I read. By that, I mean I read a lot. If you see me away from home, you may notice I have my tablet with me. I have a couple of thousand books on it. I finished a book last night, Joe Steel by Harry Turtledove. I’m not going to give it a review. I rarely, if ever, review books. I’ve read a lot of Turtledove’s books and his favorite theme is Alternate History. I would suggest you read this one. It has some critical insights within it.
The alternate history in this book is simple…what if Joe Stalin’s parents had emigrated to the US well before Joe Stalin was born? Leon Trotsky, a darling of some current leftists, would have succeeded V. I. Lenin to lead communist Russia. Joe Stalin, who is called Joe Steel in the book, becomes a California congressmen running against FDR in 1932…and FDR and Eleanor mysteriously die in a fire in the New York Governor’s mansion.
I remember my father saying, he was an FDR democrat, that the country came to within a hair’s breadth of a revolution in 1932. Progressive propaganda blamed Wall Street for the nation’s woes. Some of that blame is valid; much was not.
The book uses that concept to show how the US could be changed into a dictatorship by an unprincipled strongman. I don’t know Turtledove’s politics but some of the tactics used by Joe Steel are eerily similar to some being used by Barak Obama.
How could the US be suborned into a dictatorship? The answer is in the book if you look: complacency, ignorance, and bigotry against the fundamental principles of this nation with a well-planned attack by democrats against free enterprise and capitalism. Take a look at our current politics and you’ll see the parallels in the book.
When FDR’s tactics were blocked by the Supreme Court, FDR attempted to pack the court with his cronies. In Joe Steel, Stalin has them charged with trumped up violations and shoots them for treason. The aims of FDR and Joe Steel were the same, only the tactics were different.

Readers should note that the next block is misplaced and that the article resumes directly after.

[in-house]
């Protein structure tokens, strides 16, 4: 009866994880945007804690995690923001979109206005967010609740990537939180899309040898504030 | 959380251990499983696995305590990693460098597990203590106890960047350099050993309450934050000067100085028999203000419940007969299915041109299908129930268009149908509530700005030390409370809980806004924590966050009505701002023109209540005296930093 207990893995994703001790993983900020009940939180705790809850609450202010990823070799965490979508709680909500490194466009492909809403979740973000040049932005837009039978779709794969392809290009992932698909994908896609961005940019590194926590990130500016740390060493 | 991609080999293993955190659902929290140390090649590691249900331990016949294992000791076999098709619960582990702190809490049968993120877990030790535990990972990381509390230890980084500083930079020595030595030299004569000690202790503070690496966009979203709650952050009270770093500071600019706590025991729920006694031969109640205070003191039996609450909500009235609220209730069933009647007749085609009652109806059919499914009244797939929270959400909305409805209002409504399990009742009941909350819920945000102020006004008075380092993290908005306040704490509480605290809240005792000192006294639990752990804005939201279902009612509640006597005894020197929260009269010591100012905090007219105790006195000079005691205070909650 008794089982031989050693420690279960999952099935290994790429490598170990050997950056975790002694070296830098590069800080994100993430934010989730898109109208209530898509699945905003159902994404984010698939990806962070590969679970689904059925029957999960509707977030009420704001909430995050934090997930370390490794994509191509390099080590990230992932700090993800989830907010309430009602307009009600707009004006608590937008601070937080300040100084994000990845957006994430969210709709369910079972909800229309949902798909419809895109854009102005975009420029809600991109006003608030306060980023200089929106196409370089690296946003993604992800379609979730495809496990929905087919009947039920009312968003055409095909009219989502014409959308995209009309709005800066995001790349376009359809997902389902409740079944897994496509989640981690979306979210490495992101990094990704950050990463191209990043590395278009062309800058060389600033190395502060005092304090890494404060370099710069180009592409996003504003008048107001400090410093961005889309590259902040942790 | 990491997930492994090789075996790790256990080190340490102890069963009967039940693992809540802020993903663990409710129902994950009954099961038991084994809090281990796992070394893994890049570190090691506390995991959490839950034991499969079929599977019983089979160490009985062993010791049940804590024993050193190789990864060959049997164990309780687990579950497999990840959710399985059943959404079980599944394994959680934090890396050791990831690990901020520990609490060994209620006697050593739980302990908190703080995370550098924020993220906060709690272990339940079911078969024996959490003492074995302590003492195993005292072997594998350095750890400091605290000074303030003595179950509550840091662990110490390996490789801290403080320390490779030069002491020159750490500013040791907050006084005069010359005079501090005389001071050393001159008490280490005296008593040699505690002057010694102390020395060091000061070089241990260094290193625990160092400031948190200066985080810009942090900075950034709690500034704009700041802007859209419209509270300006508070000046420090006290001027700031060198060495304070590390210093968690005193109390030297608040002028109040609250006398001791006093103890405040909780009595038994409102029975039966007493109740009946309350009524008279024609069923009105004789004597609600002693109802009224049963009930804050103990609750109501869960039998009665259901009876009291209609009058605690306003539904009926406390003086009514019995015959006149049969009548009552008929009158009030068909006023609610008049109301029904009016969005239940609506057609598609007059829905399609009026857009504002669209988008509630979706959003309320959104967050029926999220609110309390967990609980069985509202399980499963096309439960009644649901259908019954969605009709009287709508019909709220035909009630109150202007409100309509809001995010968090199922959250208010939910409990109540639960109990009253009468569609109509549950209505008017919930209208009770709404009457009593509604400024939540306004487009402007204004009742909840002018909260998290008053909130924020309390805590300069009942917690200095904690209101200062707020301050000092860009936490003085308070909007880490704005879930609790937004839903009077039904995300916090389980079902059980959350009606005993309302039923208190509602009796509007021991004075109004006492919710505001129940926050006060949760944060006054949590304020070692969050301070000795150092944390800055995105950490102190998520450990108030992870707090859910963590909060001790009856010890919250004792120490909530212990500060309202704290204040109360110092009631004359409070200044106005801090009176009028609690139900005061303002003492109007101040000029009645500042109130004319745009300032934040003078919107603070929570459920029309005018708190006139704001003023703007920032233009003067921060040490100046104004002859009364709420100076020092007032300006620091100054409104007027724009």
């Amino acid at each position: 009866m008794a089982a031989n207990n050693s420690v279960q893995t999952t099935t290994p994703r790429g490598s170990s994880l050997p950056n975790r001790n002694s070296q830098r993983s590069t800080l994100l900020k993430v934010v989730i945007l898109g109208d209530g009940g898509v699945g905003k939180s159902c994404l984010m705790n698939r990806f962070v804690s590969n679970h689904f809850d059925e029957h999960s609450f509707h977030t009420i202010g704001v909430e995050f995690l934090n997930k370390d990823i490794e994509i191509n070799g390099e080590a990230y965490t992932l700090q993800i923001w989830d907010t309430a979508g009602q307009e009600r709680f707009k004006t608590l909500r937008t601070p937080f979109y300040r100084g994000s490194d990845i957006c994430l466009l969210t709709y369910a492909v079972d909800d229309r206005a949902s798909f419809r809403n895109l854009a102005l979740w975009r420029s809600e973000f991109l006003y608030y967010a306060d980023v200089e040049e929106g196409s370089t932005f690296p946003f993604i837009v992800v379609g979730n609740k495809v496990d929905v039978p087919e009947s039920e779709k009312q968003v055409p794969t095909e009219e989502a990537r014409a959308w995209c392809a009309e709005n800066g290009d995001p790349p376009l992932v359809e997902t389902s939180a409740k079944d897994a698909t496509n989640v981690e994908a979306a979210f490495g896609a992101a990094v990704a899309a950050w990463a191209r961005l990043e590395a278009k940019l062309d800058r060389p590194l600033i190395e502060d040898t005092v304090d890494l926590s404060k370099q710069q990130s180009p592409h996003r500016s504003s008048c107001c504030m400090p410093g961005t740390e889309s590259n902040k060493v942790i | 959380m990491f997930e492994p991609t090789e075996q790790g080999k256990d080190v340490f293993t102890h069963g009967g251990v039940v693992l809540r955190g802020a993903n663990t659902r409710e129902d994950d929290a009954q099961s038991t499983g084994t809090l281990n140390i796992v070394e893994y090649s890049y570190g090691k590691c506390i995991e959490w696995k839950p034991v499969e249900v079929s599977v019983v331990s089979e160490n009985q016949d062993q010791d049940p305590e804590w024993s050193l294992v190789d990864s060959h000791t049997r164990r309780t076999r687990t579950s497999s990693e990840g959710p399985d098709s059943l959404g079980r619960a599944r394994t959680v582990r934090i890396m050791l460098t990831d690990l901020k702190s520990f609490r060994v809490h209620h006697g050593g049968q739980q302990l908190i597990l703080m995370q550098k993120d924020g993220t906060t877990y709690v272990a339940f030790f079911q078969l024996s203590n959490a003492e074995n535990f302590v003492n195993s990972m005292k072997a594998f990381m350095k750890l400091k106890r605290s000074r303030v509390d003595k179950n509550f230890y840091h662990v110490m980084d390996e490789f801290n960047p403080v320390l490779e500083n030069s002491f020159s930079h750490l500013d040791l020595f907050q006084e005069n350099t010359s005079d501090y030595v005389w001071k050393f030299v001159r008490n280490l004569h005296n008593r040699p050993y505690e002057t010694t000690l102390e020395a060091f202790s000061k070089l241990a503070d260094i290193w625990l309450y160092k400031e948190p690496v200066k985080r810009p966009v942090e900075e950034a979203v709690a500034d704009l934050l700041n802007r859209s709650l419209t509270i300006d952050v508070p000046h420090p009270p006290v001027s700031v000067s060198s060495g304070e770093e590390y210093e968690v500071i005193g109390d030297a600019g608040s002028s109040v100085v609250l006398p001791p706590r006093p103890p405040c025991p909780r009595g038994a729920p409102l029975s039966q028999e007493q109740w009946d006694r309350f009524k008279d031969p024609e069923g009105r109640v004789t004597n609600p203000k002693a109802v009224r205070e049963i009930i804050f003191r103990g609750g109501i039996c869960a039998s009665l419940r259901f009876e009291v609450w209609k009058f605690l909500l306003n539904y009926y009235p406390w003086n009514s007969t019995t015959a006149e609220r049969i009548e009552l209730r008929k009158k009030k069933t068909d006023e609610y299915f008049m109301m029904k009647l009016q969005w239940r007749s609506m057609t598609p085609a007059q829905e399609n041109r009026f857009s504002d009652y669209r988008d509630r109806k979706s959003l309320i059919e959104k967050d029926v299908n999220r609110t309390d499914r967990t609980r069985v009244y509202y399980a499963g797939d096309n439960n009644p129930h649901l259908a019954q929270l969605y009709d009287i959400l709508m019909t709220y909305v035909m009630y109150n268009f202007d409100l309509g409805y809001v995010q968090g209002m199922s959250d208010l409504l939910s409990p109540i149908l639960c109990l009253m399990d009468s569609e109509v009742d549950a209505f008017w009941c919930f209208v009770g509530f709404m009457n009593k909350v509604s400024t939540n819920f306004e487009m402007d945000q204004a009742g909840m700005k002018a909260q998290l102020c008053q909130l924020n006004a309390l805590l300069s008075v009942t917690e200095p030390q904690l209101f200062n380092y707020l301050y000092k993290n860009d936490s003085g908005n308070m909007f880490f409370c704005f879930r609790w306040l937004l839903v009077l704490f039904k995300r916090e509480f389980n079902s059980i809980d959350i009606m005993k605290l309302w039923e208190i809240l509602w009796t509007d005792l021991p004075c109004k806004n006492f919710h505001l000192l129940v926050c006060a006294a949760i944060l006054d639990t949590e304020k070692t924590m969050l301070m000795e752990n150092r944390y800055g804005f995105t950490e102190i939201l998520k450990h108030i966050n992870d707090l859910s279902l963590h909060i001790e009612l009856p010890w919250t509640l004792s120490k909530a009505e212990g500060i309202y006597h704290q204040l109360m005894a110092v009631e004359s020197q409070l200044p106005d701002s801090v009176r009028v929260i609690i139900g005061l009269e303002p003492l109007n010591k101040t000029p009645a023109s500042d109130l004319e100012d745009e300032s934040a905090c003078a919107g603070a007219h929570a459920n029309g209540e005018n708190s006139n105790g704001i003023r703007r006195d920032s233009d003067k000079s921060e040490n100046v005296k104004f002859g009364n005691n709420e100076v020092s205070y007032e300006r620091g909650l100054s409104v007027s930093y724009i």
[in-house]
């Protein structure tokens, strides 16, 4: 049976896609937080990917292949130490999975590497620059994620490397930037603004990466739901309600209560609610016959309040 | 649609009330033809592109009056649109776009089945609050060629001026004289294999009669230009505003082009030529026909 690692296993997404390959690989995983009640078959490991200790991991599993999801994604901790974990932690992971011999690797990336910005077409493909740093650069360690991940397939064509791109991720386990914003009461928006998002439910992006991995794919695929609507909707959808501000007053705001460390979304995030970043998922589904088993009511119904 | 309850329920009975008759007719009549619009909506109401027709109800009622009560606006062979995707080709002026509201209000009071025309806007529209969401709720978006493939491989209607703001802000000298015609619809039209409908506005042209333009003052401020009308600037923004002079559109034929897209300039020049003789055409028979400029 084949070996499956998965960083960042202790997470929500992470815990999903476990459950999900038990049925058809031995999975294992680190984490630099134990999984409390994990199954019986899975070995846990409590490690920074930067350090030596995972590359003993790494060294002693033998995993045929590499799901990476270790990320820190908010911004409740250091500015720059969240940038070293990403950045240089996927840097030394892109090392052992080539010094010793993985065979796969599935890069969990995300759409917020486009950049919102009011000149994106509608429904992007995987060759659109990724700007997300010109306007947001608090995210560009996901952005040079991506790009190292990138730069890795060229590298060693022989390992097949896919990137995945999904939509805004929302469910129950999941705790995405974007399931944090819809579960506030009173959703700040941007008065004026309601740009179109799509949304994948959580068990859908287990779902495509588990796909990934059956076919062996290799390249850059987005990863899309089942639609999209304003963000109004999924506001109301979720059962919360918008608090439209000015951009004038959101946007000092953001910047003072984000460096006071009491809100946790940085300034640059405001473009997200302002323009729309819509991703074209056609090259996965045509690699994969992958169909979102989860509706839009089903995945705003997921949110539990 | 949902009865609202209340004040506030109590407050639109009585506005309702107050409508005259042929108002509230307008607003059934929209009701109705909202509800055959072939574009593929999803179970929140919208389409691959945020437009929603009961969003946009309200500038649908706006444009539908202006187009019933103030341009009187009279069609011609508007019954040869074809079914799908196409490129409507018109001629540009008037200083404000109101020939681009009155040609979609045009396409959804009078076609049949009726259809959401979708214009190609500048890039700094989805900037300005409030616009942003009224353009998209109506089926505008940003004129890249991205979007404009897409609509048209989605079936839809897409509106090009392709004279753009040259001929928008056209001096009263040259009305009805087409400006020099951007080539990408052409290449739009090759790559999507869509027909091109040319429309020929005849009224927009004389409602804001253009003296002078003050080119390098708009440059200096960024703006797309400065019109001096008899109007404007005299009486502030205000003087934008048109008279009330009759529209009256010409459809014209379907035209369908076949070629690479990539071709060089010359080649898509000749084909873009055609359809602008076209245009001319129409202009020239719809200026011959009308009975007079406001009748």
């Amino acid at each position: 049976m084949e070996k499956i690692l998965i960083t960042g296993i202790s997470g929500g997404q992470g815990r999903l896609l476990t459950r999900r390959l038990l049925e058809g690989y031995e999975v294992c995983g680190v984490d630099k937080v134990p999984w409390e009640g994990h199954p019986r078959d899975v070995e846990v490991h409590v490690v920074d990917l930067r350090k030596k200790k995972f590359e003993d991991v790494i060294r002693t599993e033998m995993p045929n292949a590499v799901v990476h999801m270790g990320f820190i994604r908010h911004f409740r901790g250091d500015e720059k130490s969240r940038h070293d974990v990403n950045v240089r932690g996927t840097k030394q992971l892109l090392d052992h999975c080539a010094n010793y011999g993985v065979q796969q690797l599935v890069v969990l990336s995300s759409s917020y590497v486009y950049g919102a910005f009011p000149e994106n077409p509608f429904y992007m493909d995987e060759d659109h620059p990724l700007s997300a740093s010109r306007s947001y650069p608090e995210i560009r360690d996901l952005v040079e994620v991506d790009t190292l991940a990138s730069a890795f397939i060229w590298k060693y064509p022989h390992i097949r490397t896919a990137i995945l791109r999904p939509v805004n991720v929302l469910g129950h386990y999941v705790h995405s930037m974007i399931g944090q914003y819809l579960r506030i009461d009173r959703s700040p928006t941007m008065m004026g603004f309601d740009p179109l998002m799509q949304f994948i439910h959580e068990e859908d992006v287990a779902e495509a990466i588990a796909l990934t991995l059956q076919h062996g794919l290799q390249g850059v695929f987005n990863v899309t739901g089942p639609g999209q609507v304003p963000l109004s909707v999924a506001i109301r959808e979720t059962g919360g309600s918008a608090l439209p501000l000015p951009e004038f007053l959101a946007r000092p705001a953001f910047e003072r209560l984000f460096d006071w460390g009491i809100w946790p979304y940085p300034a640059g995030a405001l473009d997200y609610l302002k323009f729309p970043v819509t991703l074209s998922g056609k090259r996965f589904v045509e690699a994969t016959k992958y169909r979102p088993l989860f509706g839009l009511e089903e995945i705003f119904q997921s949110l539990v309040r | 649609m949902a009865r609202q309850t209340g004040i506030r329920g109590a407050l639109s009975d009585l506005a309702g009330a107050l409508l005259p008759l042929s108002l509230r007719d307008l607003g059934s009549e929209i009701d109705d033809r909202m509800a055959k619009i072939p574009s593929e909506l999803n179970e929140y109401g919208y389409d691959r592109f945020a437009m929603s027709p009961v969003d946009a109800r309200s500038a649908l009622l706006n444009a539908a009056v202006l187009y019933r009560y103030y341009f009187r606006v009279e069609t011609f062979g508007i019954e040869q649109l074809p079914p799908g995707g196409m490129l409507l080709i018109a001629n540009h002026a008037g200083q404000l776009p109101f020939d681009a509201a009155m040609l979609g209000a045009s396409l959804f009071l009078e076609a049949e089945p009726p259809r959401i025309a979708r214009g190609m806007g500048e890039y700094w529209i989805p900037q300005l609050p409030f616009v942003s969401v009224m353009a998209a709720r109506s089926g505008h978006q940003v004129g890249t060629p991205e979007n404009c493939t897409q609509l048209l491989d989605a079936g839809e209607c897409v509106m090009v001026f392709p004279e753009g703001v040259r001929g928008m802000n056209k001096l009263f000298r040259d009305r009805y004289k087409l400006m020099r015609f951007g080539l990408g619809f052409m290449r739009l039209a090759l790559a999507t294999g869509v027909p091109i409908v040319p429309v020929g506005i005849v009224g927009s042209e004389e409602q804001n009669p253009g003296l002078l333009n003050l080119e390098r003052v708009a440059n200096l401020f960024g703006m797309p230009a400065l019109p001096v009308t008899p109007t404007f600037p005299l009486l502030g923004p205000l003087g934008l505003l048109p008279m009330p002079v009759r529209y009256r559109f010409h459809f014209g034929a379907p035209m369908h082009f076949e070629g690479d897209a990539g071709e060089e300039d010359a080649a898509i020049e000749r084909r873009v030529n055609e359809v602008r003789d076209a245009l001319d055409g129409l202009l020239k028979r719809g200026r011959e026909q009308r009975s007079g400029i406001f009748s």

The book disturbed me. Not by its theme nor of its plot; it disturbed me because it could easily happen here. We don’t have someone knocking on our door in the middle of the night. They use battering rams instead.
If you’re a student of military history, you may have noticed something that is no longer allowed in the US military. Not all that long ago, a soldier’s weapons were stored, not in the armory, but with him in his barracks. In the 1990’s, during Clinton’s administration, that changed and those weapons were removed, taken from the troops. If the question was asked, “Why?” no real answer was given. There is one very reasonable motivation—the military leadership feared their troops.
Ted Cruz has an answer. Allow troops to carry personal weapons on base. It won’t alleviate the fears of mutiny by the leadership. It will, however, allow troops to have the means to be able to defend themselves and their families.
Base commanders fear accidents, escalation of personal disputes
– The Washington Times – Tuesday, April 21, 2015
Sen. Ted Cruz is asking lawmakers to consider allowing troops to carry personal firearms on base for protection, reviving a fight that has previously been a nonstarter with Congress after military leaders said they didn’t support the change.
While many lawmakers said Tuesday they were open to having a discussion on changing the rules in a Senate Committee on Armed Services hearing, most said that they would defer issues of base security to military leaders — who have historically been against allowing concealed carry on their posts.
Mr. Cruz formally sent a letter to Sen. John McCain, Arizona Republican and chairman of the committee, on Tuesday afternoon asking for a hearing on the subject, saying that current restrictions impede Second Amendment rights and weaken the safety and security of troops.
“The men and women in our military have been at war for over a decade; they understand the responsibilities that go along with carrying a firearm,” Mr. Cruz wrote in the letter. “Yet their Second Amendment rights are removed at the front gate.”
I suggest you read the entire column at the Washington Times website. It’s worth a read.